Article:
The Beauty of Language

Posted: October 19, 2008 in Uncategorized
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I love language. It’s not something the average person probably thinks about on a regular basis. It’s just something we take for granted. But sometimes I ponder this fascinating concept of the human language, and every time I do I am newly amazed. Language is a beautiful mystery. It astounds me that one person can exchange thoughts with another through this medium of what we call words. Different sounds can be skillfully produced in a specific manner in order to convey a message. Language can be mastered in such a way that the same message can be stated simply or it can be eloquently expressed with clear, articulate words. I love that we have synonyms – words that mean the same thing – so that simply using alternative choices in phrasing prevents repetition. These synonyms have the potential to make a sentence more aesthetically pleasing. For example, I could say that a car was very cool. Ok. But you would get a better picture if I told you that a car looked so sleek and sophisticated that it turned the head of the Porsche driver next to him.

That these vibrations and sounds can be written in symbols (letters) that, when put together in a precise pattern, transfer a thought to another person, amazes me. You do it every day without any conscious thought. You’re doing it right now. I’ve assembled these otherwise meaningless letters in a string, and your mind puts these characters together as something meaningful and coherent. Wow! Communication is happening! Who would think of something so great but God?

Falling under that category of written language, we have punctuation. I can put the same words and same letters in the same order, and the meaning can be altogether different. Rogers’ Communications Inc., a Canadian telecommunications company, lost 2.13 million dollars in 2006 due to a misplaced comma in a contract, allowing another company to wriggle out of a commitment (read the full story here). Clearly, the rules of language are important to understand for the sake of effective communication.

And then there’s the story of the Tower of Babel. Men become so greedy and power-hungry that they decide to build a tower stretching to heaven. They wanted to show their independence from God. “We’re fine on our own, thank you.” God, not so pleased with their show of pride, confuses their language. With no easy means of mass communication, progress comes to a screeching halt and turmoil erupts. We as humans are so corrupt that we can take God’s blessing of communication and use it to serve ourselves. We use it to spite the very one who enabled us to use the gift in the first place. We may scoff at the rebellious nature of these men, but we are guilty of the same crime. Every day we use our words to tear down others by gossiping, slandering, and criticizing. In a way, we work on constructing our own tower of “babble,” with our hearts as our bricks and our tongues as our mortar. “Look how great I am,” we proclaim with every backbiting and cross word.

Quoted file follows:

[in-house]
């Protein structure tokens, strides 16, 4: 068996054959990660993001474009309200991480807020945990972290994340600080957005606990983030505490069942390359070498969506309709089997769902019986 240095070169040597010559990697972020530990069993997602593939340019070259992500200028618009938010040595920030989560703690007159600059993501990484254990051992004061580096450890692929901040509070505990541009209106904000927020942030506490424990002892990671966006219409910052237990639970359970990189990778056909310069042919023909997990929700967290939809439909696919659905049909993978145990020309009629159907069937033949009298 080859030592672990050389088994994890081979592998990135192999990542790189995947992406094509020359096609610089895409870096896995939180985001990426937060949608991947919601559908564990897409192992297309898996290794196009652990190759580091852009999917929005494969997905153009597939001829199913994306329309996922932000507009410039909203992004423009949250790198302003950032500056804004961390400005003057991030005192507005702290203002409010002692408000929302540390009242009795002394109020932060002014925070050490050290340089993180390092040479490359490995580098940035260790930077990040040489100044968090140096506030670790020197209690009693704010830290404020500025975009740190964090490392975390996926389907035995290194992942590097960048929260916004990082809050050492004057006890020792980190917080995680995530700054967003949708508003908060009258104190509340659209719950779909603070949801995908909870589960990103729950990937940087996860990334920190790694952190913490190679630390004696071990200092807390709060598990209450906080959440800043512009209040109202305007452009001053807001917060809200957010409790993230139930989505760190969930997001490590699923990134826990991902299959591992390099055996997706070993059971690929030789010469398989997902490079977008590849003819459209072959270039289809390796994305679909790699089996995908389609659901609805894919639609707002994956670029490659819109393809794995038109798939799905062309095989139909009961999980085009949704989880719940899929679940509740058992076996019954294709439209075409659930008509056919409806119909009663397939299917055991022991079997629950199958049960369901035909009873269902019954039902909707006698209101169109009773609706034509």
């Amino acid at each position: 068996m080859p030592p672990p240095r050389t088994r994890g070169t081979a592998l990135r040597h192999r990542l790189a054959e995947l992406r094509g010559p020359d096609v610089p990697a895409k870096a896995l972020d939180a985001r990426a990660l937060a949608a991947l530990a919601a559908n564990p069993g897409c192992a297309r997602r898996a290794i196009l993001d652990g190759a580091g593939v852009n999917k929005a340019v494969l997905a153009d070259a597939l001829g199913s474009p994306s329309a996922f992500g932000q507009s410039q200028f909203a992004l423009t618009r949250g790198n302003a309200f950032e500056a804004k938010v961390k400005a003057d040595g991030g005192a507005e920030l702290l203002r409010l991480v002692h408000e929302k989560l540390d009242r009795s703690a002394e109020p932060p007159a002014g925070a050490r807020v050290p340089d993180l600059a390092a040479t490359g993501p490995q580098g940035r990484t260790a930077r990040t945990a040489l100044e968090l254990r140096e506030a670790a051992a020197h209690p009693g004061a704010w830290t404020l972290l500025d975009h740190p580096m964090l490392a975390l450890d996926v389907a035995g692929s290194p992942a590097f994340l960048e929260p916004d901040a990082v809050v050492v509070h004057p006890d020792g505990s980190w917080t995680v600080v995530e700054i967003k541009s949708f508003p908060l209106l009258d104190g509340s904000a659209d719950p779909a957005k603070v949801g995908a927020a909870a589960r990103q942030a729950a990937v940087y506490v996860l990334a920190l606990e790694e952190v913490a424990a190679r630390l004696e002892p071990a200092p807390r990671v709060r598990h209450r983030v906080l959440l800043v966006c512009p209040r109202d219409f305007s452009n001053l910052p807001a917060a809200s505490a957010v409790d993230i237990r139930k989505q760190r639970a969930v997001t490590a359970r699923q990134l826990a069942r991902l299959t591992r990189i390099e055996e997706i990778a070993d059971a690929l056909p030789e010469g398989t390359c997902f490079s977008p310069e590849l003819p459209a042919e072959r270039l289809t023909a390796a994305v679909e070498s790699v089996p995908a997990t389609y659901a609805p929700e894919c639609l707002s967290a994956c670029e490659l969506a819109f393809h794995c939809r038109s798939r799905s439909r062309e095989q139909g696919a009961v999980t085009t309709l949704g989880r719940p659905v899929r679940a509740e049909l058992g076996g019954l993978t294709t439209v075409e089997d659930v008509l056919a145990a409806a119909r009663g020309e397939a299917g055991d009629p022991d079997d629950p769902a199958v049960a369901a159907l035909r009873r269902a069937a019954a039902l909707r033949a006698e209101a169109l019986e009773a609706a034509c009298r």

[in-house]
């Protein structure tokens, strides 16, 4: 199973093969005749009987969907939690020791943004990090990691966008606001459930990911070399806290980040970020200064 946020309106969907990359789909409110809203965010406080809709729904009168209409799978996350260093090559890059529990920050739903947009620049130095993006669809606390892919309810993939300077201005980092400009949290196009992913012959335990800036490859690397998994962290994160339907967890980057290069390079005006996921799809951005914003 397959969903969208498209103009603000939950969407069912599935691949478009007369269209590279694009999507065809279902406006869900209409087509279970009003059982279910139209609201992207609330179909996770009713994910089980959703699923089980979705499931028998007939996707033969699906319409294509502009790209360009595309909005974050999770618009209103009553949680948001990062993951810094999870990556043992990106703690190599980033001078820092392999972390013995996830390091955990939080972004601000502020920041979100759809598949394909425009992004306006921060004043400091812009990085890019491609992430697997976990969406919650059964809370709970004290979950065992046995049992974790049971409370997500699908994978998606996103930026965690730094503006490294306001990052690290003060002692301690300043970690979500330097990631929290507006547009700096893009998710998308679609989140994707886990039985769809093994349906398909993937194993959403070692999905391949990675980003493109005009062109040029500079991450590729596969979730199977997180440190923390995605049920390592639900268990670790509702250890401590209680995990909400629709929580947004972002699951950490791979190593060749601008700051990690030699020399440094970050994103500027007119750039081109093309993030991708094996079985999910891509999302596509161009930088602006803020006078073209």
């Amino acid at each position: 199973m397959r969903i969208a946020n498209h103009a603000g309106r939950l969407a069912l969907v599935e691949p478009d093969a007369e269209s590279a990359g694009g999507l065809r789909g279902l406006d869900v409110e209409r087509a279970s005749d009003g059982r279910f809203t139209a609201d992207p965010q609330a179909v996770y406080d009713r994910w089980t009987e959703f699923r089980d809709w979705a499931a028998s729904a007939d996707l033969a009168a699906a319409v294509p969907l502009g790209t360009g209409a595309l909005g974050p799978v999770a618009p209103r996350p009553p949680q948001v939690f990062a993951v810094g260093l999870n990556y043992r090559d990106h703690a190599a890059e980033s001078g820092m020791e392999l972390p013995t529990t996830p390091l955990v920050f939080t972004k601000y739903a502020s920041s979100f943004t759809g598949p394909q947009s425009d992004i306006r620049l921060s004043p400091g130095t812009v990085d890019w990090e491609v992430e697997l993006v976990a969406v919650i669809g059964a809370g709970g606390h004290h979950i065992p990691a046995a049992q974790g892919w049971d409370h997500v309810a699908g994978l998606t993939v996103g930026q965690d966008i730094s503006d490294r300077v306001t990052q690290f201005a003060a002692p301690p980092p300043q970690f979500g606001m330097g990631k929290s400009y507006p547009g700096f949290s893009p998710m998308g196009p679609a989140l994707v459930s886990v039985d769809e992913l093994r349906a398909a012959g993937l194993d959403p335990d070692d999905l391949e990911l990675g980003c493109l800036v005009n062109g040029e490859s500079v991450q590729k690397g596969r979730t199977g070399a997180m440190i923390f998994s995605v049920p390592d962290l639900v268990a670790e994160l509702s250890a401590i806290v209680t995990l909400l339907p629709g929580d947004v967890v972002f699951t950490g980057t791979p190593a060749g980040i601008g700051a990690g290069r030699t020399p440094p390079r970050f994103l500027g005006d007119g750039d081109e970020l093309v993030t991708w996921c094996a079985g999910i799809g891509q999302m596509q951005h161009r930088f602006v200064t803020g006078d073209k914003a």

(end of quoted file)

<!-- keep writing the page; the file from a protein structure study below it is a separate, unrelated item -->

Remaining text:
If you haven’t noticed yet, I’m enthralled with language not because it somehow shows our “evolutionary” potential to adapt to surroundings or anything like that. That would be worthless. I am amazed by language because it reveals the beauty of God’s creative mind. He desires to communicate with us, and our communication with each other is a type of that. But we’ve taken a beautiful thing and corrupted it, as we have every other blessing we’ve been entrusted with. We cannot fully handle this gift of language in our fallen state. James 3:2 says, “we all stumble in many ways. And if anyone does not stumble in what he says, he is a perfect man, able also to bridle his whole body.” I certainly have stumbled in what I say, and therefore am not a perfect man. I deserve God’s wrath. Thank God that even though I have sinned against Him with my words and rebelled against him in speech, my sin is forgiven because of the Cross. Because Christ, the perfect God-man who never sinned (including in speech), died as a substitute for me, I am seen by God as Christ is seen: faultless and sinless. Thank you, Lord, that I am forgiven!

I don’t totally understand everything that’s said in this video, but it has some interesting ideas in it.

  1. Karen says:

    welcome to the wonderful word of wordpress. It can be quite addictive in this wordsmith world.

    btw I love the video. Huge fan of stephen fry.

  2. Sarah says:

    Language is definitely a beautiful thing, but it is sad how we so easily turn a beautiful thing into a harmful thing. Thanks for encouraging me to use language in a way pleasing to God, particularly in a society that corrupts it.

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